For sure, the cost of a future transportation system like this is an important aspect of city planning and design. The hyperloop project is budgeted for $6 to $7.5 billion, however, many critics say a more realistic price tag for this type of undertaking is $45 billion. Crowd funding is being considered to make the hyperloop a reality. One thing that should not be forgotten by our young transportation planners is that funding of large projects like the hyperloop follow a complex political process.
No future city would be complete without some aspect of green transport. Jeff Olson, principal with Alta Planning & Design, shared that the third opportunity can be found in walking, bicycling and trails to enhance transit design. Automobiles and mass transit are usually considered the first two modes of transportation. How will children and seniors get around if they can’t drive? How will people get to and from transit stations? How will transport make people healthy, safe and happy?
– pedestrians – streetscapes, crossings, public spaces
– bicyclists – on-street bikeways, bike sharing, bike parking
– greenways/trails – green infrastructure, waterfronts, utilities
– transit connections – stations, stops, park and ride
The last webinar speaker was Lisa Fontana Tierney, a senior director with the Institute of Transportation Engineers (ITE). Ms. Tierney’s discussion focused on intelligent transportation systems (ITS). An ITS is the application of information, technology, and systems engineering to the management and operation of surface transportation systems. Its primary objective is to improve safety, provide environmental benefits and maximize efficiency.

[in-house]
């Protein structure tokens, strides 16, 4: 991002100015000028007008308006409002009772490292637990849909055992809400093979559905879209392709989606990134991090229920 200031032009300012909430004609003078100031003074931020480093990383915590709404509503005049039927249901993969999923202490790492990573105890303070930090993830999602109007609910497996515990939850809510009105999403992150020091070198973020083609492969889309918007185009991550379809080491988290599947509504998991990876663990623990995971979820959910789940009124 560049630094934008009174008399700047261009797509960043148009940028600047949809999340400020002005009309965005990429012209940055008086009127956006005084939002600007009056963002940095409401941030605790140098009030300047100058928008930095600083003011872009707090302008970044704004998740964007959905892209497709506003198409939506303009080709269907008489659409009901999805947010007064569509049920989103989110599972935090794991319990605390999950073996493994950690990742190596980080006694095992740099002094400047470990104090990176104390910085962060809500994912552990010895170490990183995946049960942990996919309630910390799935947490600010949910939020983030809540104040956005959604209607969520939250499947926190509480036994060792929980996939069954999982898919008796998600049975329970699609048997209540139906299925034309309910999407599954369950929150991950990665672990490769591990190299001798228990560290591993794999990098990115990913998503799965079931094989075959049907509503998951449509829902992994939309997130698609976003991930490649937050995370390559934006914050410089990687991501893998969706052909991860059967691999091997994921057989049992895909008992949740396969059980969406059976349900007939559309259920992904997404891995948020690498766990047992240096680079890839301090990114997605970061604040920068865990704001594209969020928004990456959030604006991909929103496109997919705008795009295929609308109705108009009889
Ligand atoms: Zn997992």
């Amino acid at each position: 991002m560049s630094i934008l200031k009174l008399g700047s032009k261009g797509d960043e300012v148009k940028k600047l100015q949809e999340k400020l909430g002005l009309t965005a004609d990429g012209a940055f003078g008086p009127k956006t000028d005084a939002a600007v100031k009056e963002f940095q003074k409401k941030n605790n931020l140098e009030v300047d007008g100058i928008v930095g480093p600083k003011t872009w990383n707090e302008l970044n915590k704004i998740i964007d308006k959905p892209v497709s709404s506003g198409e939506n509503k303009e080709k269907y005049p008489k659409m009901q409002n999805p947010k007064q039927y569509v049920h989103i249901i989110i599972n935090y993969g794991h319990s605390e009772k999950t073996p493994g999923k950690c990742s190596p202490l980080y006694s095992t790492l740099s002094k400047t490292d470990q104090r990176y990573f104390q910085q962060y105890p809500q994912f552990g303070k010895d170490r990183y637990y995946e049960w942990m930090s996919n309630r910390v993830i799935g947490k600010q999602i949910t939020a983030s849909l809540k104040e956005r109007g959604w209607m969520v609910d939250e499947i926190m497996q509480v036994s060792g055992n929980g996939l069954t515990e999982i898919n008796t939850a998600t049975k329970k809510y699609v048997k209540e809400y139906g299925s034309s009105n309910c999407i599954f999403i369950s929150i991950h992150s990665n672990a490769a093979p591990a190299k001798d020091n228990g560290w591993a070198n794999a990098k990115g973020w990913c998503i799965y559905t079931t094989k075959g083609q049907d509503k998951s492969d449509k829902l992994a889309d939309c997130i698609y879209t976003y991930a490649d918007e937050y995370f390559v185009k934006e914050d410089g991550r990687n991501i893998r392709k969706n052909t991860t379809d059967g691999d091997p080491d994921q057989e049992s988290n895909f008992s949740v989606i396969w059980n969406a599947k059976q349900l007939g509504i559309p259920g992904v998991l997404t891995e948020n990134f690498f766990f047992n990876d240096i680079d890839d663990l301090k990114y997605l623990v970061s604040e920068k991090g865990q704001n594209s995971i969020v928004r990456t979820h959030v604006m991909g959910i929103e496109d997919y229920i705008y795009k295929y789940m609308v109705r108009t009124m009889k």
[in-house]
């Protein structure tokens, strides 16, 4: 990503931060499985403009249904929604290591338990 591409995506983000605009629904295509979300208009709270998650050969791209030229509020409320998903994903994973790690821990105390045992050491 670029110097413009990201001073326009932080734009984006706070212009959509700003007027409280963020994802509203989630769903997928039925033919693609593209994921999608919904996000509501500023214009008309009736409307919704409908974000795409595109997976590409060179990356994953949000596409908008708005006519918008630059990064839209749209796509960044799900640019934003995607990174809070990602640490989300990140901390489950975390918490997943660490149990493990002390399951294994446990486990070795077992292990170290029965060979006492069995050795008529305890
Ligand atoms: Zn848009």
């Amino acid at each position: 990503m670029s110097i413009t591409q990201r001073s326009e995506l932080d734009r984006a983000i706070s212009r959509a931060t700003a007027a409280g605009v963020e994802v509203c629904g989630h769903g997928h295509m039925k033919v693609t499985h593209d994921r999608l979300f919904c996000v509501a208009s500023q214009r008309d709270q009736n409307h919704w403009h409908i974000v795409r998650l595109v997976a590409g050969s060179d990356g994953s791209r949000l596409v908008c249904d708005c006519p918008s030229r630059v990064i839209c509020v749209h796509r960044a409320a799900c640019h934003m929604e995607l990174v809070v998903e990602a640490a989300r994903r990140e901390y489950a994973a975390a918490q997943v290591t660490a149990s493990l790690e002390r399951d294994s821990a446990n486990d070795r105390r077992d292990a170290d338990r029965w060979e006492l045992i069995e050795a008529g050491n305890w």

A few ITS examples cited are collision avoidance systems in vehicles, traffic signal control, variable message signs, automated tolls, parking guidance, connected vehicles, and autonomous (self-driving) vehicles. Over the past two decades we have seen the evolution of technology in vehicles with on-board diagnostics (OBD) – a computer-based system required to be built into all 1996 and later light-duty vehicles and trucks, remote engine starts, automatic parallel parking, and self-driving vehicles. Each major automobile manufacturer is offering some of the latest features, e.g. self-parking and autonomous driving, in more of their models each year. I wonder if a human being or a self-driving vehicle would navigate better in a snowstorm? or heavy rainfall? Of course the most logical answer is “it depends”.
Tierney also shared that the typical highway capacity is 2- to 3,000 vehicles per lane per hour. With automation the highway capacity can be increased from 5- to 8,000 vehicles per lane per hour. Connected vehicles – wireless connectivity and communication among vehicles, infrastructure and mobile devices would definitely be added to the mix. Connected vehicles also have the potential to address 82% of the vehicle crash scenarios involving unimpaired drivers. Fuel efficiency continues to be a concern even as the U.S. has increased its export of fossil fuels. Greater fuel efficiency provides enhanced benefits to the environment.
All speakers encouraged this year’s participants in the Future City Competition to look at a full-cycle of mobility from when you leave your home or residence and travel to the office, shopping mall, other businesses, etc, and eventually back home or the point of origin. The objective is to figure out a transportation system for all of the ways we live and work.
[Post Note: This post will also be published as a news release for the Future City Competition Arizona Region, http://www.futurecityarizona.org.]
1. Winter Storm Electra Forecast: Snow, A Little Ice From Mississippi Valley to New England, The Weather Channel, http://www.weather.com/news/weather-winter/winter-storm-electra-forecast-20131211
2. Tomorrow’s Transit, a webinar sponsored by the Future City CompetitionTM,http://www.youtube.com/watch?v=pjv-rREUDfU&feature=youtu.be,